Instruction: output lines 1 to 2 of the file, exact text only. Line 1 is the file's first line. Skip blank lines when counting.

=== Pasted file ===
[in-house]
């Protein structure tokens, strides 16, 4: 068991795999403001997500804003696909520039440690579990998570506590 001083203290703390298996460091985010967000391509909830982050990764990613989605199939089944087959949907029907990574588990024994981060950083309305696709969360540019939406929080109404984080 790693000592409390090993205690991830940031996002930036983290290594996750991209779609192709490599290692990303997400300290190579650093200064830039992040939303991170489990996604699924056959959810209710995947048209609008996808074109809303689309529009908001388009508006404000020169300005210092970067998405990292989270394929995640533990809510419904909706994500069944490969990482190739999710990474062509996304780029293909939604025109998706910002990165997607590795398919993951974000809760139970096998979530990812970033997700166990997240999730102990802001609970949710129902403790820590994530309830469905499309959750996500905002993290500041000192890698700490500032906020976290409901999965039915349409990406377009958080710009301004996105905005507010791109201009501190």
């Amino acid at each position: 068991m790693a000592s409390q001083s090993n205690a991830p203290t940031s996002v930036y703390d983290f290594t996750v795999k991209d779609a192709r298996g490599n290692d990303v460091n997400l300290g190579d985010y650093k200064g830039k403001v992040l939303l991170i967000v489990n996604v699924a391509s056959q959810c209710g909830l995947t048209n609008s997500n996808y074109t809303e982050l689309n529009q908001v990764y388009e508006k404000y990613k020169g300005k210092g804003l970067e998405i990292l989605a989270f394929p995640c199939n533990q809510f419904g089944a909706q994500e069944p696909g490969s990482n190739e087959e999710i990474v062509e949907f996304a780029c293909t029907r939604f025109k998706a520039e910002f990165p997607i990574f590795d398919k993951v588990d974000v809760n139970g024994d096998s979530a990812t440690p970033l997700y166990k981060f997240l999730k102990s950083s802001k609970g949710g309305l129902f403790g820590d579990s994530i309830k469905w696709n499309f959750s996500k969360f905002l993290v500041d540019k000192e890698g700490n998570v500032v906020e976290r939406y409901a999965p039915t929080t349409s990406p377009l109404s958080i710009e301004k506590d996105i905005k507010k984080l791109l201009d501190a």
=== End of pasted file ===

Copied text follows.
[in-house]
């Protein structure tokens, strides 16, 4: 068991795999403001997500804003696909520039440690579990998570506590 001083203290703390298996460091985010967000391509909830982050990764990613989605199939089944087959949907029907990574588990024994981060950083309305696709969360540019939406929080109404984080 790693000592409390090993205690991830940031996002930036983290290594996750991209779609192709490599290692990303997400300290190579650093200064830039992040939303991170489990996604699924056959959810209710995947048209609008996808074109809303689309529009908001388009508006404000020169300005210092970067998405990292989270394929995640533990809510419904909706994500069944490969990482190739999710990474062509996304780029293909939604025109998706910002990165997607590795398919993951974000809760139970096998979530990812970033997700166990997240999730102990802001609970949710129902403790820590994530309830469905499309959750996500905002993290500041000192890698700490500032906020976290409901999965039915349409990406377009958080710009301004996105905005507010791109201009501190």